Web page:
Caught up in a caiman face off

Think a canoe trip in the Pantanal region on Brazil is a quiet affair? Think again!

(Visiting the Brazil stand at the World Travel Market yesterday made me think back to this most memorable of days during my solo trip to this incredible country)  

Today we’re talking reptiles and mammals and despite the night safari being cancelled due to high winds, the 7am 4km walk through the neighbouring area showed up a whole array of strange and exotic creatures. That may sound like an early start to some of you, but believe me, it’s impossible to sleep past 5am as a cacophony of birds, ably led by the extremely loud and ubiquitous chaco chachalaca, shake you out of your bed whether you’re ready or not. (Side note here – I am awarding the chaco chachalaca my ‘how to big yourself up’ award as it has a fabulous name that sounds like a samba step and a call like nothing you’ve ever heard before yet it is the dullest and most boring looking thing you’ve ever seen. The thing is, everyone knows it and it is completely unforgettable  – a great job of self-publicity that we could all learn from!)

Back to the morning walk and it wasn’t long until we came across howler monkeys, capuchin monkeys, yellow armadillo, marsh deer, and South American coati.

 

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Getting back into the swing of things

I don’t mind admitting that I’m feeling a bit flat at the moment. It’s been 3 weeks since arriving back from my trip to Brazil and I just can’t seem to get back into the swing of things.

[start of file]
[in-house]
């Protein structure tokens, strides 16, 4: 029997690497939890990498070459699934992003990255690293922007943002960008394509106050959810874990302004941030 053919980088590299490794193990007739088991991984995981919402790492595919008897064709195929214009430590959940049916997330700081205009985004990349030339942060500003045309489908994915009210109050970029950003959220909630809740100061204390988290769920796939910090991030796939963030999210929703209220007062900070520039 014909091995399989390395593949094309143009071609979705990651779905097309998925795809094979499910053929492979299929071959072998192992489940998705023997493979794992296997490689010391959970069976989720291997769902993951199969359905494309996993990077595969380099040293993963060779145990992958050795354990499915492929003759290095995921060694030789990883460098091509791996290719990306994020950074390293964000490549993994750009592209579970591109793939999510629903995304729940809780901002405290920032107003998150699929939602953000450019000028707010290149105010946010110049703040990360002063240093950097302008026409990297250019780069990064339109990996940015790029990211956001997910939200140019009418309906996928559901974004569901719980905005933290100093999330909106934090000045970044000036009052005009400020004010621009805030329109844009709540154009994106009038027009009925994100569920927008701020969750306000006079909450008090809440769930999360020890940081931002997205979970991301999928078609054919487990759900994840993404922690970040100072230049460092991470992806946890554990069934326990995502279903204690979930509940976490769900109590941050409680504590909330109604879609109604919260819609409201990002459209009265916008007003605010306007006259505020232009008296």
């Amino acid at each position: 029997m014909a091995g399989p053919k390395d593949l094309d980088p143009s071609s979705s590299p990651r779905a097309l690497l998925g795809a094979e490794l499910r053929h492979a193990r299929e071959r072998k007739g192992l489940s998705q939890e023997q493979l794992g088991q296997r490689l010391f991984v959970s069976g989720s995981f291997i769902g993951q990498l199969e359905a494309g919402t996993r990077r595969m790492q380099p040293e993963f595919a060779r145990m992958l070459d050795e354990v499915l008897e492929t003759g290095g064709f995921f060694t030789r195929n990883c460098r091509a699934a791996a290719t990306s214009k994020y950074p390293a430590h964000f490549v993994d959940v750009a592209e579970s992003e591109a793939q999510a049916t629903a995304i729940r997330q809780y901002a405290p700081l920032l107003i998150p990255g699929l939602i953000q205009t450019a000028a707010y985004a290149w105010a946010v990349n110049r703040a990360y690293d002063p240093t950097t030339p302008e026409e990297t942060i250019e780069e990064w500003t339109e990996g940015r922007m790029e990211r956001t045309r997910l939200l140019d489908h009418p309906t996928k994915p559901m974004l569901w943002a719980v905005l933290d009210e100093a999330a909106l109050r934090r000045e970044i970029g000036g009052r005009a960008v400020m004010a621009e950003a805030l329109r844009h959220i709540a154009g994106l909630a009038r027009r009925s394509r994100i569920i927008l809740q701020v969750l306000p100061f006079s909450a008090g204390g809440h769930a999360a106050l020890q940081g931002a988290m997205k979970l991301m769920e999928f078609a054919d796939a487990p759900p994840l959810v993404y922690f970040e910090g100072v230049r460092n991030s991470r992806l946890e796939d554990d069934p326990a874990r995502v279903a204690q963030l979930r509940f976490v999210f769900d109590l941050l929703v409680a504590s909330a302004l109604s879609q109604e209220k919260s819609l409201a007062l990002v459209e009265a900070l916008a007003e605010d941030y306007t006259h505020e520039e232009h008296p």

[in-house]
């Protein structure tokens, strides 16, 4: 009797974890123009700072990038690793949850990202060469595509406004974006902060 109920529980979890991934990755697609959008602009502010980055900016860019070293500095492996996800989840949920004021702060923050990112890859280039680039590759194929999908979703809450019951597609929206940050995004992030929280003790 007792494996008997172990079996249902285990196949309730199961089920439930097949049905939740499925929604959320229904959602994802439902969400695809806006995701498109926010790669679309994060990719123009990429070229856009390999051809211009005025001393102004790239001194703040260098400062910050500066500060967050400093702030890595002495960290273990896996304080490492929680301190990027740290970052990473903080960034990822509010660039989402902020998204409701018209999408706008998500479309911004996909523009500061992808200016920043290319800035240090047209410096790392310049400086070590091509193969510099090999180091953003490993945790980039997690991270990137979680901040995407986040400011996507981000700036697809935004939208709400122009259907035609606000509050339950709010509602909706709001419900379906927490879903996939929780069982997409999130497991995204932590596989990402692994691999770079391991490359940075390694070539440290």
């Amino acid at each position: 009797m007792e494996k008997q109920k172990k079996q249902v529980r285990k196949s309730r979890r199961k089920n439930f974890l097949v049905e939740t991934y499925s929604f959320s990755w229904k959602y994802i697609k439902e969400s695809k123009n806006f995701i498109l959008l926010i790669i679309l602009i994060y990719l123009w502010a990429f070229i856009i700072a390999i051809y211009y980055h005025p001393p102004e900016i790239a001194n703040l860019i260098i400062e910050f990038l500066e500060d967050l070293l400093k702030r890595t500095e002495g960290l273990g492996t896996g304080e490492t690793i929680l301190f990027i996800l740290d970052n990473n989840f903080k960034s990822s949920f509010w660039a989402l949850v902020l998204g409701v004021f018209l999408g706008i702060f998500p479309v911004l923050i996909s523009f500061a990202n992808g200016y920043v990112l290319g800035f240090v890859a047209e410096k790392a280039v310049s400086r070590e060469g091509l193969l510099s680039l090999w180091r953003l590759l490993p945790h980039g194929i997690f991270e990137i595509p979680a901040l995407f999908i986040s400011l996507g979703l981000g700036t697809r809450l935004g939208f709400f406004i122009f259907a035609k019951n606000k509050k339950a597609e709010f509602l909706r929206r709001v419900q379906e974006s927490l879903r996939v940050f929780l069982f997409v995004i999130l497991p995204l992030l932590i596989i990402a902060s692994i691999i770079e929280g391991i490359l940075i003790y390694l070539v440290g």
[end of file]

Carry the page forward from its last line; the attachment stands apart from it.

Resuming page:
It’s not helped by the fact that all eyes are currently on Rio for the Olympics Games. I know it’s difficult for anyone coming home after a significant time away, but I can’t help feeling that my particular situation is made worse by being able to see ‘my beach’ through the window of the Beeb’s TV studio on a daily basis: the very studios that I watched being built on the Copacabana whilst I was there. I recognise it all. The pedestrian crossing in front of the Irish bar, the Rio 2016 official merchandise store where I bought my T-shirts and Olympic Havaianas, the promenade that I walked up and down every day, the beach bar where I drank many a caipirinha, even the flags that flutter in the wind. They are all so familiar to me and they all make wish I was still there.

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5 things I’ll miss the most about Rio (plus a few that I won’t)

I love large cities by the sea and, in my humble experience, Rio is the most beautiful one that I have visited (followed closely by Sydney and Cape Town). It lived up to my expectations in every way and despite many people telling me that I was crazy to go there, ‘Rio is so dangerous’, ‘You’ll get Zika’, ‘The country is broke and the government is corrupt, it will be depressing’,  I could not have asked for a better experience. It certainly has a bit of an edge about it but use common sense and leave your valuables at home and you’ll be fine.

There are many things that I’ll miss about Rio but here my top 5.

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Laid back and leaner – lessons from Rio

I came to Rio for six weeks as part of a volunteer programme to mentor young entrepreneurs, but as I get ready to leave, I am very aware of just how much I have learned during my stay here. It’s fair to say that when I arrived I was more than a little wound-up (as my lovely, straight-talking teammate pointed out to me, as only a South African with Dutch, German and Greek influences can).  I hadn’t thought it was that obvious but it was time to relax and go with the flow.

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